In October 2014, Athena Capital Research LLC was fined $1 million on price manipulation charges. The high-speed trading firm used $40 million to rig prices of thousands of stocks, including eBay Inc, according to U.S. regulators. The HFT firm Athena manipulated closing prices commonly used to track stock performance with "high-powered computers, complex algorithms and rapid-fire trades," the SEC said. The regulatory action is one of the first market manipulation cases against a firm engaged in high-frequency trading. Reporting by Bloomberg noted the HFT industry is "besieged by accusations that it cheats slower investors."
Advanced trading platforms
Advanced computerized trading platforms and market gateways are becoming standard tools of most types of traders, including high-frequency traders. Broker-dealers now compete on routing order flow directly, in the fastest and most efficient manner, to the line handler where it undergoes a strict set of risk filters before hitting the execution venue(s). Ultra-low latency direct market access (ULLDMA) is a hot topic amongst brokers and technology vendors such as Goldman Sachs, Credit Suisse, and UBS. Typically, ULLDMA systems can currently handle high amounts of volume and boast round-trip order execution speeds (from hitting "transmit order" to receiving an acknowledgment) of 10 milliseconds or less.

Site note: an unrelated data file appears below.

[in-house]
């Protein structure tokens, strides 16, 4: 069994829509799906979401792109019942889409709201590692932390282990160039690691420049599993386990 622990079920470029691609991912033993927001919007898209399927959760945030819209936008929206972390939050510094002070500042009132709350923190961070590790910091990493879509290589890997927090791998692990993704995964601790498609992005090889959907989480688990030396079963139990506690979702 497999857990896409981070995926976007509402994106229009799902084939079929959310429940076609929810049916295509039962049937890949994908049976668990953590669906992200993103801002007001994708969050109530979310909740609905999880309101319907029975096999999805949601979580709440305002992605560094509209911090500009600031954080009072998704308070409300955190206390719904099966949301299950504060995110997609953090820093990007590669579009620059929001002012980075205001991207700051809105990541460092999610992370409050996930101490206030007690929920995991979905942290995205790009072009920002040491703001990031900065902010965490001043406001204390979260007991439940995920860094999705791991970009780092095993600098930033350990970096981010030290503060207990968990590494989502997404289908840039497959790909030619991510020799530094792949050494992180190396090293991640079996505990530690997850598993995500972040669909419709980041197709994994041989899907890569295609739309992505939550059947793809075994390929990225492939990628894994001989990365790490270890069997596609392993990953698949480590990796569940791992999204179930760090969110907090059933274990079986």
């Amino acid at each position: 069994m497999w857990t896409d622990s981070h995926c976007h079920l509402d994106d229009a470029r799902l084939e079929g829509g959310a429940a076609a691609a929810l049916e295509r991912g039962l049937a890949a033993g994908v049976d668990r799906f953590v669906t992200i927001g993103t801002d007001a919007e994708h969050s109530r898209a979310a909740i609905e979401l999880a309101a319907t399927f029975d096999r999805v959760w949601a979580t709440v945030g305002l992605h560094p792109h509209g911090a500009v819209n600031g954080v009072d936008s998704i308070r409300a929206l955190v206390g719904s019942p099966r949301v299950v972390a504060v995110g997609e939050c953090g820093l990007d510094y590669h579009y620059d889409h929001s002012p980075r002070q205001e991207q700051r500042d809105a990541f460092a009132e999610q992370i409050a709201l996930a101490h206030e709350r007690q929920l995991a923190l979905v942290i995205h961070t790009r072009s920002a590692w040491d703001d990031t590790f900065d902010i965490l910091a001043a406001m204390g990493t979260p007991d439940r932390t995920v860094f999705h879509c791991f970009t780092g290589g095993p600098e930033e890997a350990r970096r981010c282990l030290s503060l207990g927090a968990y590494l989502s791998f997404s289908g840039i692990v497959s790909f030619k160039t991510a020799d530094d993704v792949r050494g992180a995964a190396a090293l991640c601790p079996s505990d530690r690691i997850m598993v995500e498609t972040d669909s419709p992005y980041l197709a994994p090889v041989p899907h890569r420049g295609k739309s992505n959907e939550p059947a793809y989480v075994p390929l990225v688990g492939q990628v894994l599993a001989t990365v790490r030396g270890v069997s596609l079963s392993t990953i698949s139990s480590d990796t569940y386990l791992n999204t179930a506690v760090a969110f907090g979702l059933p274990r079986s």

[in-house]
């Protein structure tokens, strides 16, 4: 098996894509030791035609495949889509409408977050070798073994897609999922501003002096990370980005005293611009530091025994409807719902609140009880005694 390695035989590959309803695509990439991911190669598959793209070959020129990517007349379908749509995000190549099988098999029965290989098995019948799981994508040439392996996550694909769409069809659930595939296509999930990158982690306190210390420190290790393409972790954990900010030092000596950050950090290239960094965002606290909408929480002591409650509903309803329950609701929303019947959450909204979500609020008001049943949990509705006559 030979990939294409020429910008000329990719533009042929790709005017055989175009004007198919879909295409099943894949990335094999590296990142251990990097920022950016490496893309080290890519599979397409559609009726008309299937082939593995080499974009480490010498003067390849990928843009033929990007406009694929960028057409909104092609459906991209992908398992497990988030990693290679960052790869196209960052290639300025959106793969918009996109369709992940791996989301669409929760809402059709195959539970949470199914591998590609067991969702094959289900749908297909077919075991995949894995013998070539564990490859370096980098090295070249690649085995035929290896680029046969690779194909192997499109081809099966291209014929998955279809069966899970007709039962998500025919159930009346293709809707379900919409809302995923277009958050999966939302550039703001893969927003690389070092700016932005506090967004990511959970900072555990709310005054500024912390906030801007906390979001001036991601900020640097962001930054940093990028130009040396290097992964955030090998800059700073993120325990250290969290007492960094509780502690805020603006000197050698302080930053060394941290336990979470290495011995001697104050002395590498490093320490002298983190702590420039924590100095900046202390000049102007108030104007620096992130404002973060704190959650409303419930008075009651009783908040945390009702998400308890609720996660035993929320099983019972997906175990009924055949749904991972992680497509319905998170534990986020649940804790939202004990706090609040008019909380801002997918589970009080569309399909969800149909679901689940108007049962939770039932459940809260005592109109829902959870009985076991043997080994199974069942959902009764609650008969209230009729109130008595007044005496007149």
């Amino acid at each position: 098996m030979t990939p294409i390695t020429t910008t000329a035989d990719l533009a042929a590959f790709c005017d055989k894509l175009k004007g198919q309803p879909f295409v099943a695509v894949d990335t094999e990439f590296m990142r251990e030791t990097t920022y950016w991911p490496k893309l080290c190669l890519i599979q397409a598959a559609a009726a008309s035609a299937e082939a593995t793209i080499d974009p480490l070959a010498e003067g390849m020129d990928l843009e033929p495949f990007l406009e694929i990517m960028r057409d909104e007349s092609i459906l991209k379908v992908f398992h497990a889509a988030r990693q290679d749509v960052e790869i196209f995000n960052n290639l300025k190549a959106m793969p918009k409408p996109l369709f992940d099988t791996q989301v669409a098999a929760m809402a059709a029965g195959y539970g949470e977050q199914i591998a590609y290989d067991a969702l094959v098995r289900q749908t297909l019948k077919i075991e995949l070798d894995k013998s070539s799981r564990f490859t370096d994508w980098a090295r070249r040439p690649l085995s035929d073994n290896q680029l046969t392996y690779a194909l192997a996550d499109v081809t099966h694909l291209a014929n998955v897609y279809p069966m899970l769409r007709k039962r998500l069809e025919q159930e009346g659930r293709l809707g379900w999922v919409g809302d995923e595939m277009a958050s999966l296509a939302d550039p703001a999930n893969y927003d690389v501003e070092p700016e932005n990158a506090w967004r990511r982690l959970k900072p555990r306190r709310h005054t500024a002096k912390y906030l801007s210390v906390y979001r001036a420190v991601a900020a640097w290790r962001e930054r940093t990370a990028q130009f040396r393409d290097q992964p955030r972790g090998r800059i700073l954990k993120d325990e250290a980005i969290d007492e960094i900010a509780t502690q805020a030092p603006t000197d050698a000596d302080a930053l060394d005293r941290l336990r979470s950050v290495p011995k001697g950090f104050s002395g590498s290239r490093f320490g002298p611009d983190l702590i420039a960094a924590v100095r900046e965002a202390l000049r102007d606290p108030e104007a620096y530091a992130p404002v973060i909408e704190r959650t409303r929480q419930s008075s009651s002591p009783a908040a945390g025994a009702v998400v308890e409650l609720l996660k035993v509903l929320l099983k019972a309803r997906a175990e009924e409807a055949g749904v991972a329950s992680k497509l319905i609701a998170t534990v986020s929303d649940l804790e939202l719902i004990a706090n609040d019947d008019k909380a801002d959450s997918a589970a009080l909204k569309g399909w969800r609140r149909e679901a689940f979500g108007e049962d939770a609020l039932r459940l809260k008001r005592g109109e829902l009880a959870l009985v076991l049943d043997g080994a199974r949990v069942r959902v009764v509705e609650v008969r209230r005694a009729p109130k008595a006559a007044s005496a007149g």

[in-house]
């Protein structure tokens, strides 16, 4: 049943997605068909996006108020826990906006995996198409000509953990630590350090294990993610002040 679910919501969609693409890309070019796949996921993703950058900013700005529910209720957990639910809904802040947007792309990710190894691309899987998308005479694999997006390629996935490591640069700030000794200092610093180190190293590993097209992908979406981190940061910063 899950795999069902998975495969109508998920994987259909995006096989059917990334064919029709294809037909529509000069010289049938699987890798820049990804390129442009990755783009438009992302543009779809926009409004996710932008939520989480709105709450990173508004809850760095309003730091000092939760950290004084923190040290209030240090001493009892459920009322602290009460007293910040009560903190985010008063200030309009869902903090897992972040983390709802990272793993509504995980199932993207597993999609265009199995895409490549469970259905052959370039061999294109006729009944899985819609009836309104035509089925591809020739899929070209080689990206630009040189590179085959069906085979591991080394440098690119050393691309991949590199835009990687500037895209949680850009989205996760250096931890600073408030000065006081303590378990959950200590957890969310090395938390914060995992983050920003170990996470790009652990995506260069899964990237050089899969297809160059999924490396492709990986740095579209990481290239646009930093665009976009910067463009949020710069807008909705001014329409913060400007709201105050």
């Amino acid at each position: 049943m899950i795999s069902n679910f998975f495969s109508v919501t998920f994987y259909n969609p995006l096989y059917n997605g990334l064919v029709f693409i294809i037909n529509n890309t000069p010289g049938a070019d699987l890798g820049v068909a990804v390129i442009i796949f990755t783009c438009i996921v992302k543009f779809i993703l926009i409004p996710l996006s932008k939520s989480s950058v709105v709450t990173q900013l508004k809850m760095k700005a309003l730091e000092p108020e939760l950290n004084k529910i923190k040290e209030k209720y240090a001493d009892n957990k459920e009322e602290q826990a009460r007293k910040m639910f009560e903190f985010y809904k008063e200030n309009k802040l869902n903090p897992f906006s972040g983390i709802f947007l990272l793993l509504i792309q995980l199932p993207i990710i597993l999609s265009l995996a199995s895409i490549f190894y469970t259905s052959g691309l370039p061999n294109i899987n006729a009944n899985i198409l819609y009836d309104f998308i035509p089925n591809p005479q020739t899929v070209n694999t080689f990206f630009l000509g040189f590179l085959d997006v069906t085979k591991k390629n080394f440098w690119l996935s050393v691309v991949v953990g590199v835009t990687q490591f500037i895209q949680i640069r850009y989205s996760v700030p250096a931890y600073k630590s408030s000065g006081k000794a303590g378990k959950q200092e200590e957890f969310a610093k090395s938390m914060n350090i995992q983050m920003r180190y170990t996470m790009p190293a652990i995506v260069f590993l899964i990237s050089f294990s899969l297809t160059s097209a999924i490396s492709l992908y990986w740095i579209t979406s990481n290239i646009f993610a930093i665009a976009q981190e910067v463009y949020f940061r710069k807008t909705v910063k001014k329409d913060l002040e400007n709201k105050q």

Such performance is achieved with the use of hardware acceleration or even full-hardware processing of incoming market data, in association with high-speed communication protocols, such as 10 Gigabit Ethernet or PCI Express. More specifically, some companies provide full-hardware appliances based on FPGA technology to obtain sub-microsecond end-to-end market data processing.